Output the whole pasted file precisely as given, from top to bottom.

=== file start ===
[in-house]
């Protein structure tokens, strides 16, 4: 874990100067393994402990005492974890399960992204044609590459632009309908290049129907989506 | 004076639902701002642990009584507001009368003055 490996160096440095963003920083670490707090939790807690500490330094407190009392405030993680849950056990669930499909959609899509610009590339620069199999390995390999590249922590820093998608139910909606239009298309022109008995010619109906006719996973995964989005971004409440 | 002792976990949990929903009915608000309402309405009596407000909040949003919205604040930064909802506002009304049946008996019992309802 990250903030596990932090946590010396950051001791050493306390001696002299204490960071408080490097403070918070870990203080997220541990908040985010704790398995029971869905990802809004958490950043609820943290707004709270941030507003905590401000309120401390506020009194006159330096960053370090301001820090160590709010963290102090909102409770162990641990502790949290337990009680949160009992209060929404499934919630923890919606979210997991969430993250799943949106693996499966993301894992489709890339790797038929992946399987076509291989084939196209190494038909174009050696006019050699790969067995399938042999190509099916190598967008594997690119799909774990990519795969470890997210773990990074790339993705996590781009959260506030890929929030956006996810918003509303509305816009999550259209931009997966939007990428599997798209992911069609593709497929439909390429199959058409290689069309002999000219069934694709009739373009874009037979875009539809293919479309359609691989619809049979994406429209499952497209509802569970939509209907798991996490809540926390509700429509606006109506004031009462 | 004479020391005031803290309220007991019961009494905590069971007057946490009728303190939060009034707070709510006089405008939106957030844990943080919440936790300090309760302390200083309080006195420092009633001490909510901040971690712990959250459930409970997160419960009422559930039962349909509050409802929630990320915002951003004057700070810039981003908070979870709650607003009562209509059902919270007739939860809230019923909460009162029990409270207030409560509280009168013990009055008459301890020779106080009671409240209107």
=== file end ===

[in-house]
């Protein structure tokens, strides 16, 4: 874990100067393994402990005492974890399960992204044609590459632009309908290049129907989506 | 004076639902701002642990009584507001009368003055 490996160096440095963003920083670490707090939790807690500490330094407190009392405030993680849950056990669930499909959609899509610009590339620069199999390995390999590249922590820093998608139910909606239009298309022109008995010619109906006719996973995964989005971004409440 | 002792976990949990929903009915608000309402309405009596407000909040949003919205604040930064909802506002009304049946008996019992309802 990250903030596990932090946590010396950051001791050493306390001696002299204490960071408080490097403070918070870990203080997220541990908040985010704790398995029971869905990802809004958490950043609820943290707004709270941030507003905590401000309120401390506020009194006159330096960053370090301001820090160590709010963290102090909102409770162990641990502790949290337990009680949160009992209060929404499934919630923890919606979210997991969430993250799943949106693996499966993301894992489709890339790797038929992946399987076509291989084939196209190494038909174009050696006019050699790969067995399938042999190509099916190598967008594997690119799909774990990519795969470890997210773990990074790339993705996590781009959260506030890929929030956006996810918003509303509305816009999550259209931009997966939007990428599997798209992911069609593709497929439909390429199959058409290689069309002999000219069934694709009739373009874009037979875009539809293919479309359609691989619809049979994406429209499952497209509802569970939509209907798991996490809540926390509700429509606006109506004031009462 | 004479020391005031803290309220007991019961009494905590069971007057946490009728303190939060009034707070709510006089405008939106957030844990943080919440936790300090309760302390200083309080006195420092009633001490909510901040971690712990959250459930409970997160419960009422559930039962349909509050409802929630990320915002951003004057700070810039981003908070979870709650607003009562209509059902919270007739939860809230019923909460009162029990409270207030409560509280009168013990009055008459301890020779106080009671409240209107």